Thursday, June 5, 2014
Cathy Sharkey (NYU) has posted two pieces to SSRN. First up is Tort-Agency Partnerships in an Age of Preemption. The abstract provides:
At the core of the tort preemption cases before the U.S. Supreme Court is the extent to which state law can impose more stringent liability standards than federal law. The express preemption cases focus on whether the state law requirements are “different from, or in addition to” the federally imposed requirements. And the implied conflict preemption cases examine whether the state law standards are incompatible (impossibility preemption) or at least at odds (obstacle preemption) with the federal regulatory scheme.
But the preemption cases in the appellate pipeline — what I shall term the “second wave” of preemption cases — address a separate analytic question. Their focus is less on the substantive aspects of regulatory standards, and more on their enforcement. When can state tort law impose substantive duties or obligations that are “parallel” to federal requirements without thereby encroaching upon a federal agency’s discretionary enforcement prerogative? This is the new frontier in products liability preemption.
My proposed model suggests that courts facing these new issues should solicit input from federal agencies before resolving them. The model thereby offers a hybrid private-public model for the regulation of health and safety. It advocates an extension of my “agency reference model” to the “enforcement preemption” context: courts should place more emphasis on FDA input when deciding whether tort requirements are “parallel” to federal dictates, and (perhaps even more so) whether, even if they are, they nonetheless infringe on the federal agency’s discretionary enforcement prerogatives. Courts would thus seek guidance from federal agencies to determine whether a private right of action exists for the enforcement, via state law claims, of federal regulations.
Next is Agency Coordination in Consumer Protection, and the abstract provides:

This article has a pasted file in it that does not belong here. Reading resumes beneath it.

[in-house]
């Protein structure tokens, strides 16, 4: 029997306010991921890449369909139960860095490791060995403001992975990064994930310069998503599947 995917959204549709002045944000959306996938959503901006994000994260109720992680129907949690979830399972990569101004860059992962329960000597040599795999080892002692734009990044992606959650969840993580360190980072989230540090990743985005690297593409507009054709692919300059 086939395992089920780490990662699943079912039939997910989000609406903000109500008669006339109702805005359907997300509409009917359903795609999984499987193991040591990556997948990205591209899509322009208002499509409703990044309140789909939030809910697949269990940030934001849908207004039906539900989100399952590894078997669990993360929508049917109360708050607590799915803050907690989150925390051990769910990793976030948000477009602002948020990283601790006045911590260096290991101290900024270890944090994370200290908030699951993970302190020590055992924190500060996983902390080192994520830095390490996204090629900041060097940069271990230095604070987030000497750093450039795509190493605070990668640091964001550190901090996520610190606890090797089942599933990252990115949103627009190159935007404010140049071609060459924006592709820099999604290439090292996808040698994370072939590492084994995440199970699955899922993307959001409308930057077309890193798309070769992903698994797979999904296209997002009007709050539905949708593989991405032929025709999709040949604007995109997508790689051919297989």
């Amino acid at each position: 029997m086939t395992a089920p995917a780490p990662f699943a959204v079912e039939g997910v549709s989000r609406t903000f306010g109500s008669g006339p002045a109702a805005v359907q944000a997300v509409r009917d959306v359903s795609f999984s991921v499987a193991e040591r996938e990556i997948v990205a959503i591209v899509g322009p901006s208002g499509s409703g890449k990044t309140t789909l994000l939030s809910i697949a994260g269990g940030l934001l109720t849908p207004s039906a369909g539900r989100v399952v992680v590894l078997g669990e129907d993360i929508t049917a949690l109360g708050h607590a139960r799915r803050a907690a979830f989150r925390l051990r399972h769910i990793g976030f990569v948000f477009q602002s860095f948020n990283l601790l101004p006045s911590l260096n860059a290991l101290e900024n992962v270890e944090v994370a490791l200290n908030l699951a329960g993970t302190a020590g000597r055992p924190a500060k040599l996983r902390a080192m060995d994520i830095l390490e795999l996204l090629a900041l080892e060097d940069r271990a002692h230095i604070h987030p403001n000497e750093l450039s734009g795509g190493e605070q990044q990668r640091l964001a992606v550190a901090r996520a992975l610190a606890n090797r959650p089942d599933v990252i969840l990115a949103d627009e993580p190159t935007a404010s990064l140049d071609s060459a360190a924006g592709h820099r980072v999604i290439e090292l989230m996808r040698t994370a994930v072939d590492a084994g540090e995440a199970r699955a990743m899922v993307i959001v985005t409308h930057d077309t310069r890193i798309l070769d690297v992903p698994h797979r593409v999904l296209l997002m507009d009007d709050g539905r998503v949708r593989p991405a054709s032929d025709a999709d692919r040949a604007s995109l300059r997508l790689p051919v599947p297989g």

The federalization of consumer protection has created thorny issues of agency coordination. When multiple federal agencies interpret and enforce the same statute, should a single agency’s interpretation be accorded Chevron deference? Should it matter whether it is in synch, or at odds, with its fellow agencies? This Article explores two agency coordination strategies that point in opposite directions. The first, a balkanization strategy, attempts to overcome the overlapping agency jurisdiction problem by urging agencies to create separate, non-overlapping spheres of authority to thereby regain Chevron deference due the agency that reigns supreme. We can expect “agency self-help measures” that stake out respective turfs to emerge from this strategy. Courts have accepted the balkanization approach — carving out discrete fiefdoms from spheres of overlapping agency jurisdiction — and may accept it more readily as the jurisprudence after City of Arlington develops with regard to agency interpretations of jurisdiction.
The second (and more novel) strategy, a model of judicial review as agency coordinator, exploits (rather than constrains) overlapping agency jurisdiction. Under this model, when faced with an interpretation by an agency that operates in shared regulatory space, courts would solicit input from the other relevant agencies. And, to the extent that there is agreement among the different agencies, Chevron deference would be especially warranted (regardless of whether all of those agencies were parties before the court), in sharp contrast to certain courts’ blanket stance that Chevron deference is inappropriate when multiple agencies interpret the same statute.